It was over 20 years ago I picked up a book that helped me understand how I was wired. The realization in my life at the time was I was wired for urban life. It wasn’t about “gentrification” or some nirvana feel of high end coffee shops and five star restaurants in proximity to billion dollar sports stadiums.
I was wired to the urban setting because of the life of the people in the city. It was about the culture of the peoples gathered there. It was the challenge of rich and poor living together and how to serve “the least of these” in that kind of setting. It was to be in a place where you didn’t the “ideal” house or the “ideal” neighborhood but you worked together to move toward something more ideal for those living there.
The urban area was about change. It was about being the “constant” in that change. All could be shifting around me, but as a pastor, I could be a stabilizing factor in an ever-changing environment.
The city where I got to live that out these past 20 years was Minneapolis. My wife knows my favorite spot on the highway when we come back into town from vacation. It’s the place where I can first see the Minneapolis skyline, even though we’re still about 30 minutes from our house. I see that skyline and my heart leaps… every time. I’m not kidding.
It’s not a skyline that I see and love… and then I drive to some suburb where my house is, either. It’s a place where I live. I lived IN that city. (And that was before it was “cutting edge” to live there and before you get that perfect condo next to that perfect coffee shop that hardly anyone else could afford.)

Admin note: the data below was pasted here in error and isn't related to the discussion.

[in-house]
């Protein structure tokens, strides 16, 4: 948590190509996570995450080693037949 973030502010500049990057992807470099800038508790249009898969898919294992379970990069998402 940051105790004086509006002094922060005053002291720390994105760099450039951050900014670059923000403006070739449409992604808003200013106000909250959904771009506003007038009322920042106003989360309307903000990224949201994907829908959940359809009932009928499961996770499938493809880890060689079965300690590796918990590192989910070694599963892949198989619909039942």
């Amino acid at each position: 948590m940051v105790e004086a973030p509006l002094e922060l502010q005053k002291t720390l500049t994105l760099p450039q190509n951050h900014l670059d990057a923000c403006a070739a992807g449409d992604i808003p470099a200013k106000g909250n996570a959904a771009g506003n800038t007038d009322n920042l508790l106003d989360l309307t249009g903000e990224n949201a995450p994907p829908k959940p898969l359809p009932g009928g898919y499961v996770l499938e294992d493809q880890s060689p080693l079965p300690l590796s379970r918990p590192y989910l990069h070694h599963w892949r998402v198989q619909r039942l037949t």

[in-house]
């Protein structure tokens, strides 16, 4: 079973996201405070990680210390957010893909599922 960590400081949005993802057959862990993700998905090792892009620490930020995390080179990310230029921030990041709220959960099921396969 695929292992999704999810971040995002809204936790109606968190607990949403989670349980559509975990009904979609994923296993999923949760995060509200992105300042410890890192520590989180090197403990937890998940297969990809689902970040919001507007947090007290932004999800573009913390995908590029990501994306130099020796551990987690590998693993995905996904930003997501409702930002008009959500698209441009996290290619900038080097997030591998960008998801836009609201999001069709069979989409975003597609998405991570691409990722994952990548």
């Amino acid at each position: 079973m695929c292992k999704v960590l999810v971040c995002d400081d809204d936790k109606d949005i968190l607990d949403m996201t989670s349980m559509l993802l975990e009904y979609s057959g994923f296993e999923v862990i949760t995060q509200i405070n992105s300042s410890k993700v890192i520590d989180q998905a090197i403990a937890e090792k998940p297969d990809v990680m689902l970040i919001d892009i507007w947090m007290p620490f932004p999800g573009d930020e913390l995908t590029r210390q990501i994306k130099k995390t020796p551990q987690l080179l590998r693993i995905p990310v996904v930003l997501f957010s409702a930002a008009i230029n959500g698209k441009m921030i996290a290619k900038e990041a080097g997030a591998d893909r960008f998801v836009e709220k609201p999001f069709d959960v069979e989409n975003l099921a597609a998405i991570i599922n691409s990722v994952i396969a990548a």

I have loved this city. Our church was the first suburb north out of Northeast Minneapolis. It soon flipped to a much more urban feel as well.
I was home.
Neighborhoods have changed. Our neighborhood became an “artist” neighborhood decades ago because old warehouses sat empty and artists could afford cheap space. Now? It’s the trendiest spot in Minneapolis. My house sold in four days on the market.
I have loved this city. Central Avenue runs out of downtown Minneapolis (called 3rd Avenue before you hit the river) and all the way up through Northeast and into Columbia Heights, I tell people you can eat almost anywhere in the world on Central Avenue. They aren’t “fusion” trendy places. They’re true family restaurants run by immigrant families. And the tastes! WOW!
I have loved the parks and the affordable opportunities for our boys to play sports. I have loved the Columbia Heights Schools because they welcomed our kids and gave them a great education in an incredibly diverse ethnic environment. I have loved Columbia Heights for the embrace of all peoples and their openness to allow the faith community to have a place at every table in town.
This city has loved me back. Even these last few weeks I have been able to still do things one last time before I head out of town. It was people making contact to ask me for one last favor. It was like 20 years hadn’t really passed and I wasn’t really moving.
Talk to me about my city and I will eventually get to the sports teams, the theater scene, and the high end restaurants. But that will be after I talk about Central Avenue, Heights Schools, the clergy group in Columbia Heights, my neighbors on my block, the local park teams that my boys played on, the ethnic restaurants, the partnerships with Columbia Heights police, fire, and city hall…
I have loved this city. That beautiful skyline is captivating, but all it indicates to me is what is inside that skyline. That is where I have lived these past 20 years… and that is what I will miss the most.
Five days before we leave. I have loved this city. Thanks for loving me back.